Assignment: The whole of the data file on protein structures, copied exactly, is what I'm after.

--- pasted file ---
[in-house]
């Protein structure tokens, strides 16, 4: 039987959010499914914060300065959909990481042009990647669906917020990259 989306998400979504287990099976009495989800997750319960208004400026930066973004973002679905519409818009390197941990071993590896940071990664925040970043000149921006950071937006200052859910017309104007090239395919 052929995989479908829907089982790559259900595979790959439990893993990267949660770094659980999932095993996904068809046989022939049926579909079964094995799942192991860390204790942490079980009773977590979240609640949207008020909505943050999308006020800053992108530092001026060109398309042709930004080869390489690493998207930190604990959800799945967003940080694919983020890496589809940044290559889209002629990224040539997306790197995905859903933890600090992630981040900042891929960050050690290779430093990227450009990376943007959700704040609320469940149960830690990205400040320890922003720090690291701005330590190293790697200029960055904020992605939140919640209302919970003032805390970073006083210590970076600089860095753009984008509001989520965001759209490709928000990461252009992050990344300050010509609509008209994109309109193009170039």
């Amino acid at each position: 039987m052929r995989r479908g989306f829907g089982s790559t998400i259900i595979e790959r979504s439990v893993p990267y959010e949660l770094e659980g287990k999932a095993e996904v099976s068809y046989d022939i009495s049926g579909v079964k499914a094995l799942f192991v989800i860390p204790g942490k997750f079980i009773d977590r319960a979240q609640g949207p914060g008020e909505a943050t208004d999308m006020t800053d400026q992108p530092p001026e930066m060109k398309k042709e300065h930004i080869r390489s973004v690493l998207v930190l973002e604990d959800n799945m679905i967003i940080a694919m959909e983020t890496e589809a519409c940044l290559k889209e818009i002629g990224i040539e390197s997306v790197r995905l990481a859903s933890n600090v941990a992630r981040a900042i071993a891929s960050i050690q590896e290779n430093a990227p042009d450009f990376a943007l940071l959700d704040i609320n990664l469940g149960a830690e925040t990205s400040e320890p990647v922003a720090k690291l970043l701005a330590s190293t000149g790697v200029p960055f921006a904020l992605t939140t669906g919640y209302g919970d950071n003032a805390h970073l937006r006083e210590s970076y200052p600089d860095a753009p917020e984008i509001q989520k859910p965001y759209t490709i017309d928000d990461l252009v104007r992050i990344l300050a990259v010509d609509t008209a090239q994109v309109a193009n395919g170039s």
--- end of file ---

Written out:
[in-house]
């Protein structure tokens, strides 16, 4: 039987959010499914914060300065959909990481042009990647669906917020990259 989306998400979504287990099976009495989800997750319960208004400026930066973004973002679905519409818009390197941990071993590896940071990664925040970043000149921006950071937006200052859910017309104007090239395919 052929995989479908829907089982790559259900595979790959439990893993990267949660770094659980999932095993996904068809046989022939049926579909079964094995799942192991860390204790942490079980009773977590979240609640949207008020909505943050999308006020800053992108530092001026060109398309042709930004080869390489690493998207930190604990959800799945967003940080694919983020890496589809940044290559889209002629990224040539997306790197995905859903933890600090992630981040900042891929960050050690290779430093990227450009990376943007959700704040609320469940149960830690990205400040320890922003720090690291701005330590190293790697200029960055904020992605939140919640209302919970003032805390970073006083210590970076600089860095753009984008509001989520965001759209490709928000990461252009992050990344300050010509609509008209994109309109193009170039």
């Amino acid at each position: 039987m052929r995989r479908g989306f829907g089982s790559t998400i259900i595979e790959r979504s439990v893993p990267y959010e949660l770094e659980g287990k999932a095993e996904v099976s068809y046989d022939i009495s049926g579909v079964k499914a094995l799942f192991v989800i860390p204790g942490k997750f079980i009773d977590r319960a979240q609640g949207p914060g008020e909505a943050t208004d999308m006020t800053d400026q992108p530092p001026e930066m060109k398309k042709e300065h930004i080869r390489s973004v690493l998207v930190l973002e604990d959800n799945m679905i967003i940080a694919m959909e983020t890496e589809a519409c940044l290559k889209e818009i002629g990224i040539e390197s997306v790197r995905l990481a859903s933890n600090v941990a992630r981040a900042i071993a891929s960050i050690q590896e290779n430093a990227p042009d450009f990376a943007l940071l959700d704040i609320n990664l469940g149960a830690e925040t990205s400040e320890p990647v922003a720090k690291l970043l701005a330590s190293t000149g790697v200029p960055f921006a904020l992605t939140t669906g919640y209302g919970d950071n003032a805390h970073l937006r006083e210590s970076y200052p600089d860095a753009p917020e984008i509001q989520k859910p965001y759209t490709i017309d928000d990461l252009v104007r992050i990344l300050a990259v010509d609509t008209a090239q994109v309109a193009n395919g170039s």